Who needs sleep anyway?

”I always thought the worst time for sleep deprivation would be the newborn phase: up feeding every three hours. No, the worst for me has just begun.”

It’s worth every minute to read Michelle’s story on 4 years of broken sleep and learn about the 18 month sleep regression. Also, lots of practical measures when your baby is not sleeping.

BABYBJÖRN Magazine – Baby not sleeping – two happy, wide-awake siblings in a crib.
One of Michelle’s five tips for when baby won’t sleep: A clock that helps your child to distinguish between night and morning.
Photo: What Mummy Thinks

Becoming a parent is definitely one of the most magical and rewarding things I’ve ever experienced. But it’s also been one of the most challenging, difficult and demanding at times.

One of the experiences that will always fall into the latter list is when baby is not sleeping and the sleep deprivation that seems to be synonymous with parenting – it really is utterly torturous at times.

Parenting seems to be synonymous with sleep deprivation.

When I had my first child, Isabella, I always thought the worst time for sleep deprivation would be the newborn phase: up feeding every three hours like clockwork all day and night.

Sadly, for me, that wasn’t the worst of it; in fact, I almost became used to it because there was a rhythm to it. I would wake, feed (half aseep), lay Isabella back down and go back to sleep knowing I had a few hours of sleep ahead.

No, the worst for me has just begun.

Broken sleep for the past 4 years

No, the worst for me has just begun. We were never ‘lucky’ enough to have ‘good sleepers’.

Isabella didn’t start sleeping though the night until she was 9 months old and Benjamin still isn’t sleeping through the night and he’s 14 months! He will USUALLY only wake up once (unless he’s ill or teething), but that can be any time from 9:00pm – 4:30am.

There’s no pattern to it and therefore we are always anticipating a broken night’s sleep.

But more than this, Isabella, now 3, can sometimes wake to go to the toilet, or because she’s having a night terror or even cry out in her sleep. Luckily for us they don’t usually wake each other up.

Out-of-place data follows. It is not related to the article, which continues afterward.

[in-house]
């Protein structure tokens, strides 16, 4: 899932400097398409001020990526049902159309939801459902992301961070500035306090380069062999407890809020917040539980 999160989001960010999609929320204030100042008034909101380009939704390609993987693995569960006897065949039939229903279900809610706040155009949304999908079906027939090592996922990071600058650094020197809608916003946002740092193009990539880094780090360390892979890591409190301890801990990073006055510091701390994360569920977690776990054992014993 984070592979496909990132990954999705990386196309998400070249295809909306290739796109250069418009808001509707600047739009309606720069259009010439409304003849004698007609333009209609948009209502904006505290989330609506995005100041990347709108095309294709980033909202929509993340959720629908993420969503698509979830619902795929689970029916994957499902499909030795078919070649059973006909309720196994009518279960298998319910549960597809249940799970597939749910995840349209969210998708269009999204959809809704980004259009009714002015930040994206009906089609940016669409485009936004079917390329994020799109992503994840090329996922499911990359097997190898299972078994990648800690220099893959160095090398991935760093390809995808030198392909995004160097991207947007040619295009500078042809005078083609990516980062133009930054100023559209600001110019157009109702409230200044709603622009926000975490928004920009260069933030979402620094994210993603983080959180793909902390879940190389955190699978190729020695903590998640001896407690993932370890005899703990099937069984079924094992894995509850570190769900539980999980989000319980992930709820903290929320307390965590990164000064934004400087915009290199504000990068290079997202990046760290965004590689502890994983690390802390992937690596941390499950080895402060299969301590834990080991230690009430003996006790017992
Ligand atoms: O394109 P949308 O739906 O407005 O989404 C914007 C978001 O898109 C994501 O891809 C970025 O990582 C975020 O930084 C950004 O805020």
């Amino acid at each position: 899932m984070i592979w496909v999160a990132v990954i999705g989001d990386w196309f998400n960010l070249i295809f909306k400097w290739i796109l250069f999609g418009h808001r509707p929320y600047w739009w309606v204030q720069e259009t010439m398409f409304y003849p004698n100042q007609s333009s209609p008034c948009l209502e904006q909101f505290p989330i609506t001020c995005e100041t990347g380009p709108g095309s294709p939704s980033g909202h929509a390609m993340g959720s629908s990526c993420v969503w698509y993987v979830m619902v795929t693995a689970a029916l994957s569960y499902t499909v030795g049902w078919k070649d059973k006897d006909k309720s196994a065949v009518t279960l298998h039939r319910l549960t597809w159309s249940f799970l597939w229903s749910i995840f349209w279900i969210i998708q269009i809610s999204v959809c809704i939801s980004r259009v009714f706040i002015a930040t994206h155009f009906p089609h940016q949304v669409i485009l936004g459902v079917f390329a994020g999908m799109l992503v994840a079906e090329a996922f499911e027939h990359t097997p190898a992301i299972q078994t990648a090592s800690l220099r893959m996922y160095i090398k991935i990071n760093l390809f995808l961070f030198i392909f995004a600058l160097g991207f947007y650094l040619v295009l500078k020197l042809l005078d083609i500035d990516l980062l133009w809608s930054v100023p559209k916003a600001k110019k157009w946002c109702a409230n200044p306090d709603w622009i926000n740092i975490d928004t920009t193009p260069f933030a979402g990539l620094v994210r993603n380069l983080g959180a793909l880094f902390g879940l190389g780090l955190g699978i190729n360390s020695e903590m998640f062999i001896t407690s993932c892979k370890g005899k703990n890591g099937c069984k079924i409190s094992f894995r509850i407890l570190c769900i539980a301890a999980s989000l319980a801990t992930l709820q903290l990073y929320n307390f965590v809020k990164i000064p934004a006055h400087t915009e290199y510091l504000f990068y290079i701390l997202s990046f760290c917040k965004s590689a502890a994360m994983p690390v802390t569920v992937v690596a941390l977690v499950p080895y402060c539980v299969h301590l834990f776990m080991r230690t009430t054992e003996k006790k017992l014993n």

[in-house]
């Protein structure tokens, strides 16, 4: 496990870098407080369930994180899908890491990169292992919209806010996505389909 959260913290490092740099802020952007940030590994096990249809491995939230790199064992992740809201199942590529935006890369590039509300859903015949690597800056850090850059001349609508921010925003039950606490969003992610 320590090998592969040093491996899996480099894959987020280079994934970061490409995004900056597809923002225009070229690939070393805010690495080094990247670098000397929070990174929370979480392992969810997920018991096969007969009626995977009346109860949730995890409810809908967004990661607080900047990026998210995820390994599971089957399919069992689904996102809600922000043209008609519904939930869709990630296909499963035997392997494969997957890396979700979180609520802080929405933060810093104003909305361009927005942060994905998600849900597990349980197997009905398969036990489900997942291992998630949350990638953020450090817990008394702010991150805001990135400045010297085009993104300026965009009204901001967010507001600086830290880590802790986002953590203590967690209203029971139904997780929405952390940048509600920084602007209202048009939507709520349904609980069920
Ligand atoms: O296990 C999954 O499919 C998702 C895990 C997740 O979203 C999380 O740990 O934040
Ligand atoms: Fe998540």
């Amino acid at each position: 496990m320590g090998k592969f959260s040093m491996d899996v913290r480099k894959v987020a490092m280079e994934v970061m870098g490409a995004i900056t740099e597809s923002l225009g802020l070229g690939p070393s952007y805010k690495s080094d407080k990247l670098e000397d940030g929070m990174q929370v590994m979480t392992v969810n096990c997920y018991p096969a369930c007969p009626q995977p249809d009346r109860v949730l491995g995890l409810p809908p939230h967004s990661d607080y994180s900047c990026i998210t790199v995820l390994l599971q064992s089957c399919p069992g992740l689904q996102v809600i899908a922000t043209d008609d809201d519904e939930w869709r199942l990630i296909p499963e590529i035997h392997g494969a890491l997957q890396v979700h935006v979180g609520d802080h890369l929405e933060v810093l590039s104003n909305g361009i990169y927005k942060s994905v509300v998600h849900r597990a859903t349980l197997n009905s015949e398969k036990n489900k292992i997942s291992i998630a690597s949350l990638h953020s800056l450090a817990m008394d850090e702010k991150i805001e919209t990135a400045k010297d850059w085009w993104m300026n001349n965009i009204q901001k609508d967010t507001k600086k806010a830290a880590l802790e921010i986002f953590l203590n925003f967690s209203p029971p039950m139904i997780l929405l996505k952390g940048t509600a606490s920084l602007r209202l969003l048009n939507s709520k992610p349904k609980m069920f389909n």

But it certainly means our sleep has been broken sleep on and off for the past 4 years. I literally can’t remember the last time I had a week of unbroken sleep. I never feel well rested.

The 18 month sleep regression

What really hit us hard the first time round though was the 18 month sleep regression. It was so sudden and out of the blue; we had never even heard of the 18 month sleep regression. It was only after nights upon nights of questioning her screaming that we stumbled upon this phrase.

I was googling ’baby keeps waking up screaming’

It had become so bad that I was googling things like, “baby keeps waking up screaming”, “why won’t my baby stop crying”, ”baby not sleeping” it was only after I typed her age that the 18 month sleep regression became a ‘thing’ in my head.

So what does the 18 month sleep regression look like? It can mean your toddler who was sleeping suddenly doesn’t, they might not nap during the day as well, they may have more night terrors, or they may even just wake earlier in the morning.

Your toddler has become more independent; she’d learning she can say no and is testing it out.

It comes about because your toddler has become more independent; she’d learning she can say no and is testing it out. Isabella seemed fine when actually being put to bed, but she seemed to just want some company when she woke up during sleep cycles. As soon as we went into the room, she was happy and settled.

I really wasn’t aware of the 18 month sleep regression and almost scoffed at what others were saying. But now we’ve been left sleepless and haggard for the weeks at a time and with Benjamin fast approaching 18 months and with no sign of a full night sleep on the horizon,

A mammoth struggle